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Reviews / December 22, 2015

David Balzer’s Best of 2015: Full Nelson

Maggie Nelson's The Argonauts is the book of the year—a touchstone for 2015's cultural shifts, and an unconventional celebration of art criticism.
Cover of <em>The Argonauts</em> (left), and a photograph of Maggie Nelson by her partner Harry Dodge. Courtesy Graywolf Press. Cover of The Argonauts (left), and a photograph of Maggie Nelson by her partner Harry Dodge. Courtesy Graywolf Press.

This year I fell in love with Maggie Nelson. The California writer’s unapologetically eccentric and warm-hearted book The Argonauts has made a lot of best-of-2015 lists, though I also read two of her other books this year, Bluets and The Art of Cruelty, both equally resonant for me. Everyone I like who’s read The Argonauts likes it. It’s come to mark my tribe. It’s a book that changes you—not didactically but, like all good books, as an encounter, instructing through making a strong impression. It’s a book about love that you fall in love with.

The Argonauts is beguilingly short, at times resembling poetry. (Nelson is also a poet.) Yet it’s also difficult to describe, a long short book. I’ve seen many of its enthusiasts falter in their synopses to blurt out, “Just read it.” Its title conspicuously in tow, The Argonauts seems, to me, heroic, its very nature—brief, queer, challenging to summarize, neither fiction nor nonfiction—contrary to the publishing world’s marketing imperatives, yet still undeniably popular. As an emerging author newly discovering the fortysomething Nelson, I am struck by her example: build it (persistently, uncompromisingly) and they will (probably) come.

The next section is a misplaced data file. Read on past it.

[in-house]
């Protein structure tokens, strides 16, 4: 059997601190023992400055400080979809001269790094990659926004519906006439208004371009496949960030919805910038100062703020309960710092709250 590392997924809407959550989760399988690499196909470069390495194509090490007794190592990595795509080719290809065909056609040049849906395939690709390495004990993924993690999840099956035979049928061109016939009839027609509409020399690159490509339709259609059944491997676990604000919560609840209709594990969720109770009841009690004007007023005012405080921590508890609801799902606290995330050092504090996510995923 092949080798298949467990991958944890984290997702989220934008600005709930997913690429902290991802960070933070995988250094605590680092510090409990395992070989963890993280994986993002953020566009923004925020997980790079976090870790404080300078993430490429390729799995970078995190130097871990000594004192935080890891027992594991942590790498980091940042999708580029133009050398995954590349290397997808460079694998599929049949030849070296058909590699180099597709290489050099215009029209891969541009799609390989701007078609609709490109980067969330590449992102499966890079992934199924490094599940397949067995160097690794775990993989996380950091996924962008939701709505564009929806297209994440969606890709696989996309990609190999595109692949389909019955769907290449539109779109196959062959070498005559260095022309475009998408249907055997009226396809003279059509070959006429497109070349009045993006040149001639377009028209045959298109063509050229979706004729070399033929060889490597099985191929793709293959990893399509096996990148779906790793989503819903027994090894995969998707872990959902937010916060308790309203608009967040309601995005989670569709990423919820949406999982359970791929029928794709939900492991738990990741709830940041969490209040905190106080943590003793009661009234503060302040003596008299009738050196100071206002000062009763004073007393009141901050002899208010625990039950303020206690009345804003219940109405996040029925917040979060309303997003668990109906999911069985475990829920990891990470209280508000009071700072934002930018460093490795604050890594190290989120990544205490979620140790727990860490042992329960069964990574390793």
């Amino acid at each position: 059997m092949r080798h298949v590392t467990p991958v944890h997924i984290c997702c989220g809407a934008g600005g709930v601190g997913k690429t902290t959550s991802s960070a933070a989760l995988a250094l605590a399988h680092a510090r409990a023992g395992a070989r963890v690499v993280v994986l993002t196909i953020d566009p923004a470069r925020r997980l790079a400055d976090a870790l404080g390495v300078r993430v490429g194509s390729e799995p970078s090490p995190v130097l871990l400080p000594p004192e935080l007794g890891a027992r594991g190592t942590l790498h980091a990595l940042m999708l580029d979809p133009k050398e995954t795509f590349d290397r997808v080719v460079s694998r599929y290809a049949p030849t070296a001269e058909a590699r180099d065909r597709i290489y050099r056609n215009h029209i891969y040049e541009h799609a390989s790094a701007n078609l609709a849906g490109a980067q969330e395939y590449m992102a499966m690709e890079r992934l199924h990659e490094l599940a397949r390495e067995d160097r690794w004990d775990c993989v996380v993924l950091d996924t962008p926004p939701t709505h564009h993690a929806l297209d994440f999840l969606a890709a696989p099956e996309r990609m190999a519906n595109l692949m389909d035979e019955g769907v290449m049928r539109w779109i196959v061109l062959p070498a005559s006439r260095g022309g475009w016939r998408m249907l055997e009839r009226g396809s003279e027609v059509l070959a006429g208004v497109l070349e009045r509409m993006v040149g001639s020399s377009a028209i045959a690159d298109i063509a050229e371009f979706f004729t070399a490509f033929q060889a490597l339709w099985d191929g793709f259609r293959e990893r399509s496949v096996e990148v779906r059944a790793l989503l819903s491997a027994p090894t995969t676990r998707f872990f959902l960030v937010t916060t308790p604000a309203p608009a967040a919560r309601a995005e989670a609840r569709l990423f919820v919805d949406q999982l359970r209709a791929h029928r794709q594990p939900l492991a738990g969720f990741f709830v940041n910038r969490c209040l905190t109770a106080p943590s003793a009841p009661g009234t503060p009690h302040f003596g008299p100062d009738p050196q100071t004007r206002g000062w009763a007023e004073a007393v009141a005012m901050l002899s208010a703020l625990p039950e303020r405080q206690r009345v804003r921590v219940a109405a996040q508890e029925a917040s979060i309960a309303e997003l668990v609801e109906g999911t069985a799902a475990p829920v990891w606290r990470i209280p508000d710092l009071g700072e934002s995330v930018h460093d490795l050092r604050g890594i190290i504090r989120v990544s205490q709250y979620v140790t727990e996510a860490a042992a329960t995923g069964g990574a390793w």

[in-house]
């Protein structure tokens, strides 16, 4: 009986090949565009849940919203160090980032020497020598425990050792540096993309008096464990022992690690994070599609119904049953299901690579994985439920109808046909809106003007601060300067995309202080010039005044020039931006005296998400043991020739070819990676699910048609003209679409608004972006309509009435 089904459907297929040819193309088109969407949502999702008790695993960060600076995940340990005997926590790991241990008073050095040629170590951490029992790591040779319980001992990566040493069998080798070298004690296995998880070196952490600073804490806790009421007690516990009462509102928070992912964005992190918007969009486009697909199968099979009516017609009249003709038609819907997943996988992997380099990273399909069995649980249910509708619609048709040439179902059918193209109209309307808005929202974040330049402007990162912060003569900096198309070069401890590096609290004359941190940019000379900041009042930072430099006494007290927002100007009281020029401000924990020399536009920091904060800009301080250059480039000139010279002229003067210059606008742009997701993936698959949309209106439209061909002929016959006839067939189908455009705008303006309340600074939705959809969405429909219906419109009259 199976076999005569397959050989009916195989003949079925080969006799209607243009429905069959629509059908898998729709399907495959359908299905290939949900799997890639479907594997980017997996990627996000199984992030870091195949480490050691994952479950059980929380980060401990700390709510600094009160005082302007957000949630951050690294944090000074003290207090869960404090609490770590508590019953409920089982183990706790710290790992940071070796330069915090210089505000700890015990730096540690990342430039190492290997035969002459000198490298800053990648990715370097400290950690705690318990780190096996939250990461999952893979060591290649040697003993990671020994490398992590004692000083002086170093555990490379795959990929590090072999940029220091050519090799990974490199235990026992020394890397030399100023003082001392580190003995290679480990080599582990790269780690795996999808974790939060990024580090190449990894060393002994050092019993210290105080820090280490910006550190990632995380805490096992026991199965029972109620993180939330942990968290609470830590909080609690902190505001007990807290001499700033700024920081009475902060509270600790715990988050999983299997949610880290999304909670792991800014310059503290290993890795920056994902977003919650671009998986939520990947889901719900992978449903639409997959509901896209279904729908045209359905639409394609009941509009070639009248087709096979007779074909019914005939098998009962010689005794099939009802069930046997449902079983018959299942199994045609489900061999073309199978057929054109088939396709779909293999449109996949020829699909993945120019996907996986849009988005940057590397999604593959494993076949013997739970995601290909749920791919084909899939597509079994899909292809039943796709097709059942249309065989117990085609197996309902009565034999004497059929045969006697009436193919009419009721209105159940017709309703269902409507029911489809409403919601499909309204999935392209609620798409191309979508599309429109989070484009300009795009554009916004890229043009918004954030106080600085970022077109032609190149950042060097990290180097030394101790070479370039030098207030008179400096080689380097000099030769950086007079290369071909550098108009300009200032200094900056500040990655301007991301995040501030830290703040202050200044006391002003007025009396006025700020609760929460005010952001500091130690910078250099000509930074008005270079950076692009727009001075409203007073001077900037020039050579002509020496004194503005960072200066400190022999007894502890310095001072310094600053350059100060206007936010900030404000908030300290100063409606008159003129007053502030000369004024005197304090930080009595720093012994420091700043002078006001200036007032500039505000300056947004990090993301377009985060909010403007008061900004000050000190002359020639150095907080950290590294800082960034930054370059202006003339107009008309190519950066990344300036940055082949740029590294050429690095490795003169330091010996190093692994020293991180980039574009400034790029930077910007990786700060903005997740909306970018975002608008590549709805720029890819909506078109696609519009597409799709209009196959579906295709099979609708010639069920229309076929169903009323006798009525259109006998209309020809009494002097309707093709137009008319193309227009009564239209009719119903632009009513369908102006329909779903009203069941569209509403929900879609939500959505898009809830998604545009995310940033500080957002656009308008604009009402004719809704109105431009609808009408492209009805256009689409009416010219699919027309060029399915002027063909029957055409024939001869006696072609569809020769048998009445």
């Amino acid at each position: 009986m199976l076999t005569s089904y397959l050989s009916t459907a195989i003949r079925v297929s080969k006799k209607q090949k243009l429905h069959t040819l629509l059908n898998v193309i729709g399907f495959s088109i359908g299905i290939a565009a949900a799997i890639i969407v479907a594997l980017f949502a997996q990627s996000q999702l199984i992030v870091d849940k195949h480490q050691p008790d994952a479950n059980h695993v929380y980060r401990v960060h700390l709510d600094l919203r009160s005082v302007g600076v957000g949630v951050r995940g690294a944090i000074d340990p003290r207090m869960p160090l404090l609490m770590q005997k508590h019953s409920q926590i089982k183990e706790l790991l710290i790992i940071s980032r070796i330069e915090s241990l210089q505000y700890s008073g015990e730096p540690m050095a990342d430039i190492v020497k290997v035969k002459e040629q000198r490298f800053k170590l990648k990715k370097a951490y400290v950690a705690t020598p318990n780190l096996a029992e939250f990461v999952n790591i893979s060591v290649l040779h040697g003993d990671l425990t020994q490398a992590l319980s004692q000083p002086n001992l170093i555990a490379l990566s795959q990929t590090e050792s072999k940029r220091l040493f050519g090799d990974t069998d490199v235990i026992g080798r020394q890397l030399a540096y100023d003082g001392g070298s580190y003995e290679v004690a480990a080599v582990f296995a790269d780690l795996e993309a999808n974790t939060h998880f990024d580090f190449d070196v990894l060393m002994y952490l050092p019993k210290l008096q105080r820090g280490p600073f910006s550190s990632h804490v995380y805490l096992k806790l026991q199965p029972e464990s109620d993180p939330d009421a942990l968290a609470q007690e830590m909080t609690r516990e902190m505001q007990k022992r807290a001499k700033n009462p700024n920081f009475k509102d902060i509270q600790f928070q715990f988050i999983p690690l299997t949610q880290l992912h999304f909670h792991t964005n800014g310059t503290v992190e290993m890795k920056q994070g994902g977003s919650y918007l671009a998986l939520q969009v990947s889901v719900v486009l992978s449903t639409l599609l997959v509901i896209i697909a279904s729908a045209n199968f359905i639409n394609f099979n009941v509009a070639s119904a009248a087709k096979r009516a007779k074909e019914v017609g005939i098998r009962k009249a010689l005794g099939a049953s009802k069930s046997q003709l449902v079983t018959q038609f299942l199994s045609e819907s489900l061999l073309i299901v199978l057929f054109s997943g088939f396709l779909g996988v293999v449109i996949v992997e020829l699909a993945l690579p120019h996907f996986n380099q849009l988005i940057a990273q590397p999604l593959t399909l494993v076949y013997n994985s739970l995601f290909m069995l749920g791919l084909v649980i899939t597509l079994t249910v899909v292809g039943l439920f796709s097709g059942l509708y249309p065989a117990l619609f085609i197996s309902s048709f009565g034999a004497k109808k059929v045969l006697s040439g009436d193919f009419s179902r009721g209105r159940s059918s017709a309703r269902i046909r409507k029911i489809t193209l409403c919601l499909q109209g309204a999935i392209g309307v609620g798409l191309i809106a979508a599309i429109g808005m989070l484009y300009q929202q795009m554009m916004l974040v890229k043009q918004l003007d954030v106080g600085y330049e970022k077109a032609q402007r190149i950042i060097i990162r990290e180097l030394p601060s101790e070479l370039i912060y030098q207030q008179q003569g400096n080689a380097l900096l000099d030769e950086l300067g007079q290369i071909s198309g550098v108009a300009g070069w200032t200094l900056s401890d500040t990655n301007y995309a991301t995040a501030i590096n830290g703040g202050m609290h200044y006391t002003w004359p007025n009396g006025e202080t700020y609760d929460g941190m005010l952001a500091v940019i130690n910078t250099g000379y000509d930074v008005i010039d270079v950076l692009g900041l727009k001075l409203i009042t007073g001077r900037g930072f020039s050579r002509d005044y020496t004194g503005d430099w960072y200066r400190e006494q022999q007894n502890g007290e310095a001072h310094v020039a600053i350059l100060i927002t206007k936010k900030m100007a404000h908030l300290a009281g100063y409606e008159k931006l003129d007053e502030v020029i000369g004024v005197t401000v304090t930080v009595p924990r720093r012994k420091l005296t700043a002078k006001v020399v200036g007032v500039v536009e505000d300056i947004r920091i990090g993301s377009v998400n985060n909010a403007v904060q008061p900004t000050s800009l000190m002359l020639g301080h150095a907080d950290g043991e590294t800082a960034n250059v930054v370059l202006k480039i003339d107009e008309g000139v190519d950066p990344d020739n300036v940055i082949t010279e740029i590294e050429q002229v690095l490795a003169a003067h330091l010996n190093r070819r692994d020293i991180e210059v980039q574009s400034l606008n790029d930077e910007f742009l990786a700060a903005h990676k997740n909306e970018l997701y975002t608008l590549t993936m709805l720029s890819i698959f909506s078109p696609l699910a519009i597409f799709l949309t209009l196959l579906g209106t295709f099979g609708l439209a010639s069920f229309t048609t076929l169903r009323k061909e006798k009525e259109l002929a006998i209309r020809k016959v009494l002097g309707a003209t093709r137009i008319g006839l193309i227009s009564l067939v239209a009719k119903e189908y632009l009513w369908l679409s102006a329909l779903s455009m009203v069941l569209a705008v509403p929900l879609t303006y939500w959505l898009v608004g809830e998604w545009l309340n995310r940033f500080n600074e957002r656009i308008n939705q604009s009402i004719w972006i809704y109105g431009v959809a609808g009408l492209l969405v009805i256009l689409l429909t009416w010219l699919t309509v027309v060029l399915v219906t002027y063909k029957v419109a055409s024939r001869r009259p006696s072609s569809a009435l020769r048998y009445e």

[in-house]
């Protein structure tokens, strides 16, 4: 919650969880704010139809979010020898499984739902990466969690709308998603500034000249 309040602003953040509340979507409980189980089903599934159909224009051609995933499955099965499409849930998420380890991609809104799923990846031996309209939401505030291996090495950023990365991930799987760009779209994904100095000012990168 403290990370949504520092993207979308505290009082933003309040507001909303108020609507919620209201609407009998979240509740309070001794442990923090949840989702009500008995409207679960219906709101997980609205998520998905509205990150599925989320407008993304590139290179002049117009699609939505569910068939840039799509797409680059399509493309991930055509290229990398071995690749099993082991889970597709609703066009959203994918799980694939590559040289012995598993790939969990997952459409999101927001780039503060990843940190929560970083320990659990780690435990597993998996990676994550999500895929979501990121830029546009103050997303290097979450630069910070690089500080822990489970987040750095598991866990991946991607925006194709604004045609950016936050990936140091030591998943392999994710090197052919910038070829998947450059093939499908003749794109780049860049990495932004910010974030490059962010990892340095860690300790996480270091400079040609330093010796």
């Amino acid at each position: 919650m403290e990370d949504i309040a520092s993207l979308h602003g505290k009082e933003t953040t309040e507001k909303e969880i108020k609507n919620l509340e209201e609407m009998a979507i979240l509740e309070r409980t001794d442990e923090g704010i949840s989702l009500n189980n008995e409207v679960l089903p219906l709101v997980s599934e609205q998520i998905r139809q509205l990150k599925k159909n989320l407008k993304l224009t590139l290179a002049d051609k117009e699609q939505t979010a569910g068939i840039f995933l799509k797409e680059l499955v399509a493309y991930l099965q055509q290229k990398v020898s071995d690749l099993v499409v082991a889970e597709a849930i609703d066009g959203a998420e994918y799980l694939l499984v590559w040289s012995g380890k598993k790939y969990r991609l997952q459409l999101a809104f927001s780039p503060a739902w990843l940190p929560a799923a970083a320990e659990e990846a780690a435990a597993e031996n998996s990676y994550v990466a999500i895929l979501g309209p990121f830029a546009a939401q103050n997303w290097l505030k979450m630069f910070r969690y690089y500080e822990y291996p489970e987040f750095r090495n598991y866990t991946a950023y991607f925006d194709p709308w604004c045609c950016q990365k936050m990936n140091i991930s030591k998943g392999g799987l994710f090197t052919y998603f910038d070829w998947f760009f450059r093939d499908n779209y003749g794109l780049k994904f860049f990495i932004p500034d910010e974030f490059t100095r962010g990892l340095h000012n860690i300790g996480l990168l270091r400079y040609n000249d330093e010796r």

The Argonauts is about its author’s real-life partnership with transgender artist Harry Dodge, whose top surgery coincides with Nelson’s decision to carry a child. (Its inscription, “for Harry,” is, in the sweetest sense, comically redundant.) To describe its philosophy on love would necessitate quoting it over and over. (Seriously, just read it.) Informed by the radicalism of critical theory but never enslaved by its abstruse diction, The Argonauts revels in love’s nuances and paradoxes. It has as much in common with Plato’s Symposium, or Cordelia’s speech in King Lear, as it does with Barthes, from whom it draws its title.